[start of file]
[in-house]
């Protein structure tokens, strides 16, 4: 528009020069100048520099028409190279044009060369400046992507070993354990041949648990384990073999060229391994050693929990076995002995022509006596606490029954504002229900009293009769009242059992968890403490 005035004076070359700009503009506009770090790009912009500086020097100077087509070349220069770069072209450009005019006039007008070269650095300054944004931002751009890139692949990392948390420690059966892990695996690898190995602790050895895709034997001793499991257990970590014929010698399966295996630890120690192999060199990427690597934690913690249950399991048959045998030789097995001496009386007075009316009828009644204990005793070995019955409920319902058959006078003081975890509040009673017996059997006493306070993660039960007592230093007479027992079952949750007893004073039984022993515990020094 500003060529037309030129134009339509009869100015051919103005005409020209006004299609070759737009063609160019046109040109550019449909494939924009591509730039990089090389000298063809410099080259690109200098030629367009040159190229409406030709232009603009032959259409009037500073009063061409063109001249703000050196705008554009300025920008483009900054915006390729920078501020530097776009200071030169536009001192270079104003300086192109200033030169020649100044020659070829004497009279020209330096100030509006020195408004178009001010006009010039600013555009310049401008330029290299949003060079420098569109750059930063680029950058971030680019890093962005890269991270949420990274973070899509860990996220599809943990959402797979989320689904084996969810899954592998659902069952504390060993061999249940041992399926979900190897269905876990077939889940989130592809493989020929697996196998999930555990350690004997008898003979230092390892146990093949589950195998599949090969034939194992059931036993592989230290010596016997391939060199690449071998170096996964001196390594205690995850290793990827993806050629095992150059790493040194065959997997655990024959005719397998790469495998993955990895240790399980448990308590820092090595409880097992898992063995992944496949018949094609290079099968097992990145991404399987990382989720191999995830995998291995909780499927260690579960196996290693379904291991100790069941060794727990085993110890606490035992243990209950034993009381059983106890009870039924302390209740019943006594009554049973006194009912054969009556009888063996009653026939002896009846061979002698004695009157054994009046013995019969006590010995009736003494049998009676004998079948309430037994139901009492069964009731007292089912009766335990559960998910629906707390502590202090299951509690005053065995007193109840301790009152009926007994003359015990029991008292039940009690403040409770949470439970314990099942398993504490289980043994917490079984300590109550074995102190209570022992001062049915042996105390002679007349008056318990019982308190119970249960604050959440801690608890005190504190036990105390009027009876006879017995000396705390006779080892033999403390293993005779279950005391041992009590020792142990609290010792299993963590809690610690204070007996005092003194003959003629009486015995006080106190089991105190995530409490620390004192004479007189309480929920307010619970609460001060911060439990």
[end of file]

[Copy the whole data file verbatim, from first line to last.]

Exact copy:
[in-house]
């Protein structure tokens, strides 16, 4: 528009020069100048520099028409190279044009060369400046992507070993354990041949648990384990073999060229391994050693929990076995002995022509006596606490029954504002229900009293009769009242059992968890403490 005035004076070359700009503009506009770090790009912009500086020097100077087509070349220069770069072209450009005019006039007008070269650095300054944004931002751009890139692949990392948390420690059966892990695996690898190995602790050895895709034997001793499991257990970590014929010698399966295996630890120690192999060199990427690597934690913690249950399991048959045998030789097995001496009386007075009316009828009644204990005793070995019955409920319902058959006078003081975890509040009673017996059997006493306070993660039960007592230093007479027992079952949750007893004073039984022993515990020094 500003060529037309030129134009339509009869100015051919103005005409020209006004299609070759737009063609160019046109040109550019449909494939924009591509730039990089090389000298063809410099080259690109200098030629367009040159190229409406030709232009603009032959259409009037500073009063061409063109001249703000050196705008554009300025920008483009900054915006390729920078501020530097776009200071030169536009001192270079104003300086192109200033030169020649100044020659070829004497009279020209330096100030509006020195408004178009001010006009010039600013555009310049401008330029290299949003060079420098569109750059930063680029950058971030680019890093962005890269991270949420990274973070899509860990996220599809943990959402797979989320689904084996969810899954592998659902069952504390060993061999249940041992399926979900190897269905876990077939889940989130592809493989020929697996196998999930555990350690004997008898003979230092390892146990093949589950195998599949090969034939194992059931036993592989230290010596016997391939060199690449071998170096996964001196390594205690995850290793990827993806050629095992150059790493040194065959997997655990024959005719397998790469495998993955990895240790399980448990308590820092090595409880097992898992063995992944496949018949094609290079099968097992990145991404399987990382989720191999995830995998291995909780499927260690579960196996290693379904291991100790069941060794727990085993110890606490035992243990209950034993009381059983106890009870039924302390209740019943006594009554049973006194009912054969009556009888063996009653026939002896009846061979002698004695009157054994009046013995019969006590010995009736003494049998009676004998079948309430037994139901009492069964009731007292089912009766335990559960998910629906707390502590202090299951509690005053065995007193109840301790009152009926007994003359015990029991008292039940009690403040409770949470439970314990099942398993504490289980043994917490079984300590109550074995102190209570022992001062049915042996105390002679007349008056318990019982308190119970249960604050959440801690608890005190504190036990105390009027009876006879017995000396705390006779080892033999403390293993005779279950005391041992009590020792142990609290010792299993963590809690610690204070007996005092003194003959003629009486015995006080106190089991105190995530409490620390004192004479007189309480929920307010619970609460001060911060439990």